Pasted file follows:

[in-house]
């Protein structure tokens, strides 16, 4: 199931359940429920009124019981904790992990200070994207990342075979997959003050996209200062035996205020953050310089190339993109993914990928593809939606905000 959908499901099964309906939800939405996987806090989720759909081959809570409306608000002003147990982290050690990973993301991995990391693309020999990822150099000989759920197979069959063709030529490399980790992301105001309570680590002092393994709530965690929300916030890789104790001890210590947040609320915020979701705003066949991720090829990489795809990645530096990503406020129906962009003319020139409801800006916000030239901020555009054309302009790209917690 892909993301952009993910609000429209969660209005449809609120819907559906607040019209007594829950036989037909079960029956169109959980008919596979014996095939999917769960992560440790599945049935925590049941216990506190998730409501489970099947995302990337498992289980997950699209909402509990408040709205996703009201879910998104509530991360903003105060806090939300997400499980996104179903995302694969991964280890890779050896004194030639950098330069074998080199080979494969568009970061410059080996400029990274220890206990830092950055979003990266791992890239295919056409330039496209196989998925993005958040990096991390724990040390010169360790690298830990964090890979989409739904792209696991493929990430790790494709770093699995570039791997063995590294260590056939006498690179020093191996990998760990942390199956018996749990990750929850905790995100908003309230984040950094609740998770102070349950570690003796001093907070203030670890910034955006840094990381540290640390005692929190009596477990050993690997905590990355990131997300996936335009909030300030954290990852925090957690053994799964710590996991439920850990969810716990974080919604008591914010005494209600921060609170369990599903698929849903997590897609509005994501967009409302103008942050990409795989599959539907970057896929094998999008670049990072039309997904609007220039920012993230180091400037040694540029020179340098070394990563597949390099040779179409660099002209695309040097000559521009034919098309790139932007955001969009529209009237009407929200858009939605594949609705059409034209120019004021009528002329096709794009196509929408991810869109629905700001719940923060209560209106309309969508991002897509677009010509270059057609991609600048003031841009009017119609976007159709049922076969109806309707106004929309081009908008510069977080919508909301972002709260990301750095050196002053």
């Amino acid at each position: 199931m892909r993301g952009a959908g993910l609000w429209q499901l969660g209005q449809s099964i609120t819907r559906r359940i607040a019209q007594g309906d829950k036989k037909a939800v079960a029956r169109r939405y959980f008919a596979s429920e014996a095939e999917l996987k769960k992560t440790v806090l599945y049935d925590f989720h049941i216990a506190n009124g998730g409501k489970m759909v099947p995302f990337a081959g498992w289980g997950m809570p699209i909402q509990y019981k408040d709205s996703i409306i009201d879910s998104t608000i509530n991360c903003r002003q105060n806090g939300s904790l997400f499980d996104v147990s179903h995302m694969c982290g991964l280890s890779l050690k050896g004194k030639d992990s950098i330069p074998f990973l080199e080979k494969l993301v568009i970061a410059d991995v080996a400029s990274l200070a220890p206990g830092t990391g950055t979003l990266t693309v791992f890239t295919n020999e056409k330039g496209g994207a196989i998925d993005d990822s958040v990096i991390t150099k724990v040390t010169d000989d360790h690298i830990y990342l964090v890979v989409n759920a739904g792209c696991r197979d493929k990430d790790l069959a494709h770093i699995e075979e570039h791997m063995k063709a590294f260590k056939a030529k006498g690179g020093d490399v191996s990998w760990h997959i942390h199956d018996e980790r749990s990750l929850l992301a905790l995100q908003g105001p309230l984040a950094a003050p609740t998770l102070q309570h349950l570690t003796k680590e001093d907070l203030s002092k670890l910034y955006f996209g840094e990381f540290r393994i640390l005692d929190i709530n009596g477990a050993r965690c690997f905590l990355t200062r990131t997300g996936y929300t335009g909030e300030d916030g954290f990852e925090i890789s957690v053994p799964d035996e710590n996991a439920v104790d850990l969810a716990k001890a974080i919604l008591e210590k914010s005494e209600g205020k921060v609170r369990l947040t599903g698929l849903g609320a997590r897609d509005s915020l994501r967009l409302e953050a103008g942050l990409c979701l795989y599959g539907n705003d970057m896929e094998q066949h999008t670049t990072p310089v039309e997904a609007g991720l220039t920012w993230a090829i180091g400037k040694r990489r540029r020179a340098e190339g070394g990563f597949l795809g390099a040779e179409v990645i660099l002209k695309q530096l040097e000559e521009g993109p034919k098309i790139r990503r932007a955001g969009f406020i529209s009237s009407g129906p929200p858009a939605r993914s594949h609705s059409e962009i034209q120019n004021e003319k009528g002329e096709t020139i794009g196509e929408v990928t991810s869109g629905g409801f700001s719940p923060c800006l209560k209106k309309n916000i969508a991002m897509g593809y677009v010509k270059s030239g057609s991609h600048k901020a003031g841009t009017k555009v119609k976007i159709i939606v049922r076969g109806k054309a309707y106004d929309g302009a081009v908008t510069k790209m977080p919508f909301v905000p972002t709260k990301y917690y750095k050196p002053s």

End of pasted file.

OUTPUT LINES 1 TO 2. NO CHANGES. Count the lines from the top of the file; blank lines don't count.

[in-house]
């Protein structure tokens, strides 16, 4: 199931359940429920009124019981904790992990200070994207990342075979997959003050996209200062035996205020953050310089190339993109993914990928593809939606905000 959908499901099964309906939800939405996987806090989720759909081959809570409306608000002003147990982290050690990973993301991995990391693309020999990822150099000989759920197979069959063709030529490399980790992301105001309570680590002092393994709530965690929300916030890789104790001890210590947040609320915020979701705003066949991720090829990489795809990645530096990503406020129906962009003319020139409801800006916000030239901020555009054309302009790209917690 892909993301952009993910609000429209969660209005449809609120819907559906607040019209007594829950036989037909079960029956169109959980008919596979014996095939999917769960992560440790599945049935925590049941216990506190998730409501489970099947995302990337498992289980997950699209909402509990408040709205996703009201879910998104509530991360903003105060806090939300997400499980996104179903995302694969991964280890890779050896004194030639950098330069074998080199080979494969568009970061410059080996400029990274220890206990830092950055979003990266791992890239295919056409330039496209196989998925993005958040990096991390724990040390010169360790690298830990964090890979989409739904792209696991493929990430790790494709770093699995570039791997063995590294260590056939006498690179020093191996990998760990942390199956018996749990990750929850905790995100908003309230984040950094609740998770102070349950570690003796001093907070203030670890910034955006840094990381540290640390005692929190009596477990050993690997905590990355990131997300996936335009909030300030954290990852925090957690053994799964710590996991439920850990969810716990974080919604008591914010005494209600921060609170369990599903698929849903997590897609509005994501967009409302103008942050990409795989599959539907970057896929094998999008670049990072039309997904609007220039920012993230180091400037040694540029020179340098070394990563597949390099040779179409660099002209695309040097000559521009034919098309790139932007955001969009529209009237009407929200858009939605594949609705059409034209120019004021009528002329096709794009196509929408991810869109629905700001719940923060209560209106309309969508991002897509677009010509270059057609991609600048003031841009009017119609976007159709049922076969109806309707106004929309081009908008510069977080919508909301972002709260990301750095050196002053």